Reviews on Magnetic Mattress Pads
Scouring the Web, you won't find many reviews on magnetic mattress pads. The best sources of reviews -- ePinions.com, ConsumerSearch.com, Consumer Reports, and Amazon.com -- show no reviews on magnetic mattress pads at all. Other places that host customer reviews, such as Nextag, are also silent on the subject. It's hard to believe that no one has an opinion on magnetic mattress pads.
What can you make of the lack of reviews on magnetic mattress pads? They are flim-flam? Conspiracy to keep a good thing quiet? Lack of sales or evidence to support or deny their benefits? Either way, you may be out of luck -- beyond just trying it yourself -- in finding magnetic mattress pad reviews online or in print.
The fact is, reviews on magnetic mattress pads are scarce because not very many of these devices are sold. Their alleged health benefits are unproven, and the products are quite expensive. The National Institutes of Health classify static magnets -- as opposed to electromagnets -- as an alternative health therapy whose efficacy has not been scientifically established.
Most reviews on magnetic mattress pads you will find online are so-called testimonials from customers of magnetic therapy product vendors, found on the vendors' websites. There is absolutely no reason to believe that the authors are real.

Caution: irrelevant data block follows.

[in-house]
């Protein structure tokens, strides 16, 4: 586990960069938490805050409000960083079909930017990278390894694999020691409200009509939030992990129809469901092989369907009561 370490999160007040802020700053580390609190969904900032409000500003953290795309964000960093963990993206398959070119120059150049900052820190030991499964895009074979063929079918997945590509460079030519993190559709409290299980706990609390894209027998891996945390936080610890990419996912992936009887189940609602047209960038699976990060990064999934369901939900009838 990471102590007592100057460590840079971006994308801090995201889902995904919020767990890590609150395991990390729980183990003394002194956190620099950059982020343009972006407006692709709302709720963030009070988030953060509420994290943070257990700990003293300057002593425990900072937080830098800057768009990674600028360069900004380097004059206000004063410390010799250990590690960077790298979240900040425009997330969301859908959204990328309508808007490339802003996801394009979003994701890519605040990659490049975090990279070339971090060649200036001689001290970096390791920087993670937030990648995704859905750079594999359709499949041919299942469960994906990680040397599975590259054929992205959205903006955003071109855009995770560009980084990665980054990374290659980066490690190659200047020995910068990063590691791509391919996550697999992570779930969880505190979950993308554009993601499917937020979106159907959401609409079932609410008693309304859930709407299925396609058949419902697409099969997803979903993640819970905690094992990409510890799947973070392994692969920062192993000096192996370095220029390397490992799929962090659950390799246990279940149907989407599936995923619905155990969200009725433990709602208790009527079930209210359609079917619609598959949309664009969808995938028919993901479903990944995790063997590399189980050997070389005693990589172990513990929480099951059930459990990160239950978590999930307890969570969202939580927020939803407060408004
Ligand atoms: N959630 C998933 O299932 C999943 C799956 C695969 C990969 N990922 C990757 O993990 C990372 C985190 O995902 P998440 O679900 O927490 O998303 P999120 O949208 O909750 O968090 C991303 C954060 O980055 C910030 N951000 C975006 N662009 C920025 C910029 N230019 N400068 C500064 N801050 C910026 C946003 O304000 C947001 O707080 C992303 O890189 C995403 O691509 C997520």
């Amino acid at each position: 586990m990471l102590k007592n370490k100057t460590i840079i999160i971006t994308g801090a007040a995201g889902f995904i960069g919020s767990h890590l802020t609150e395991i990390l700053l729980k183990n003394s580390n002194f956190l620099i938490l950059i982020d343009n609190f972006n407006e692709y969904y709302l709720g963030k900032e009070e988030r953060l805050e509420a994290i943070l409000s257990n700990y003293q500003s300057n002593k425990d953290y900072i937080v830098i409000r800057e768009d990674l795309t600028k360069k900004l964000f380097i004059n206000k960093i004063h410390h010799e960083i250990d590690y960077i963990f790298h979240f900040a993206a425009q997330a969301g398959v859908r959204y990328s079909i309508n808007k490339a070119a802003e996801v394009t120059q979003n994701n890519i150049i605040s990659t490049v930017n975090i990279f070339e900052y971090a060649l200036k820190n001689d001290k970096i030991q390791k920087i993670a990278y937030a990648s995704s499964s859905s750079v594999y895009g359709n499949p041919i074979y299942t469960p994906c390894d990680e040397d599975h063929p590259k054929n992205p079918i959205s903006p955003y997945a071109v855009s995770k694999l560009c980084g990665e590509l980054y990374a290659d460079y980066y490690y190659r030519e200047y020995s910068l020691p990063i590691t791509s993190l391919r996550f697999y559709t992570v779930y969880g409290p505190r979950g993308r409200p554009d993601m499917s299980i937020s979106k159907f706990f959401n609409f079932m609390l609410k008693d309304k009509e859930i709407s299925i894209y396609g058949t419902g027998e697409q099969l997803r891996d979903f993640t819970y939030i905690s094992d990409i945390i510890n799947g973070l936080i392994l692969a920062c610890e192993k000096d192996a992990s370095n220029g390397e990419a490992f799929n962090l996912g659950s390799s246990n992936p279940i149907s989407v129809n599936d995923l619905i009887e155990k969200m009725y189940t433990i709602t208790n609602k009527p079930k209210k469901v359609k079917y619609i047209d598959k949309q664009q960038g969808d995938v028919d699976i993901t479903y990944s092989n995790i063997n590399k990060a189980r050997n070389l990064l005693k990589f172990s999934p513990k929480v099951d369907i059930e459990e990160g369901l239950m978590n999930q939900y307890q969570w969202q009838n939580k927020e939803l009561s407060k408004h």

What is the evidence for magnetic therapy using static magnets -- the permanently magnetized lumps of metal sewn into magnet mattress pads? Magnetic therapy websites like to point to some studies in which 70-90 percent of arthritis sufferers reported some improvement in their pain after using static magnetic therapy. But pain perception is extremely subjective, and the studies did not control for the placebo effect. In other words, just knowing that "something" was being done for their pain may have led the subjects to perceive less pain, even though nothing effective was done.
Another study at Baylor University's School of Medicine did control for placebo effect. It tested the effects of magnets and fake magnets on knee pain. A magnet or a placebo was placed on a subject's skin for 45 minutes. The subject was then asked to rate how much pain they experienced when a sensitive "trigger point" was touched. Twenty-nine patients exposed to magnets reported lowered pain, compared to twenty-one of the placebo group.
Unfortunately, this study contained numerous flaws that cast its results in doubt. For example, the researchers did not measure the pressure used to press upon the painful trigger point. The authors of the study themselves characterized it as a "pilot study" intended to show whether a more rigorous and expensive study was justified.
You won't find any of that information in reviews on magnetic mattress pads.
It would not be very hard to write reviews on magnetic mattress pad. Suppose you bought a magnetic mattress pad. You sleep on it and your pain goes away. There's your review! If magnetic mattress pads worked, you would expect grateful customers to write lots of reviews on magnetic mattress pads.
On the other hand, if you spent a couple of hundred dollars on a magnetic mattress pad and it didn't work, you might be embarrassed to tell the whole world what a fool you were. So that could explain the dearth of reviews on magnetic mattress pads from dissatisfied customers.
The fact that there are virtually no reviews on magnetic mattress pads on the web should warn you that something's wrong in this product category.